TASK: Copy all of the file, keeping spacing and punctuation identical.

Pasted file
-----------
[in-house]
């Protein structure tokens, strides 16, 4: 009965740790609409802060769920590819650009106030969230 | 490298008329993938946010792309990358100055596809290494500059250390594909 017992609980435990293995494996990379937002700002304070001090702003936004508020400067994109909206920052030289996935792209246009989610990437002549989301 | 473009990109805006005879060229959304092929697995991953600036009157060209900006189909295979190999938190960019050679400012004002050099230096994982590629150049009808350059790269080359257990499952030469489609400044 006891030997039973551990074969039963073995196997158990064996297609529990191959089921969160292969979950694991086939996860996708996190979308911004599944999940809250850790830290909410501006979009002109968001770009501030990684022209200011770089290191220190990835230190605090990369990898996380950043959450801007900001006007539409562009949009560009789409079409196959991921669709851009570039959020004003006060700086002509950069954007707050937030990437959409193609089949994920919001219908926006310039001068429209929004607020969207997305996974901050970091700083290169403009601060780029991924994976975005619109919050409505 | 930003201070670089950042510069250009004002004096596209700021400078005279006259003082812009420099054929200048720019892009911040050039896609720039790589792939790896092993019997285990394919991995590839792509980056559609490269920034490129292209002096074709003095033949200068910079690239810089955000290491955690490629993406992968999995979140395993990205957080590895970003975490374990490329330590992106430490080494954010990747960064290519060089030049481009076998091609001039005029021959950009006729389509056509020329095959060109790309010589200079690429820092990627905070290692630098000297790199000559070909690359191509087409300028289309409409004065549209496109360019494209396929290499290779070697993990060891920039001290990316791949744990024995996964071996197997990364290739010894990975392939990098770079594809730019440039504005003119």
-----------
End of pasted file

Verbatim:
[in-house]
């Protein structure tokens, strides 16, 4: 009965740790609409802060769920590819650009106030969230 | 490298008329993938946010792309990358100055596809290494500059250390594909 017992609980435990293995494996990379937002700002304070001090702003936004508020400067994109909206920052030289996935792209246009989610990437002549989301 | 473009990109805006005879060229959304092929697995991953600036009157060209900006189909295979190999938190960019050679400012004002050099230096994982590629150049009808350059790269080359257990499952030469489609400044 006891030997039973551990074969039963073995196997158990064996297609529990191959089921969160292969979950694991086939996860996708996190979308911004599944999940809250850790830290909410501006979009002109968001770009501030990684022209200011770089290191220190990835230190605090990369990898996380950043959450801007900001006007539409562009949009560009789409079409196959991921669709851009570039959020004003006060700086002509950069954007707050937030990437959409193609089949994920919001219908926006310039001068429209929004607020969207997305996974901050970091700083290169403009601060780029991924994976975005619109919050409505 | 930003201070670089950042510069250009004002004096596209700021400078005279006259003082812009420099054929200048720019892009911040050039896609720039790589792939790896092993019997285990394919991995590839792509980056559609490269920034490129292209002096074709003095033949200068910079690239810089955000290491955690490629993406992968999995979140395993990205957080590895970003975490374990490329330590992106430490080494954010990747960064290519060089030049481009076998091609001039005029021959950009006729389509056509020329095959060109790309010589200079690429820092990627905070290692630098000297790199000559070909690359191509087409300028289309409409004065549209496109360019494209396929290499290779070697993990060891920039001290990316791949744990024995996964071996197997990364290739010894990975392939990098770079594809730019440039504005003119």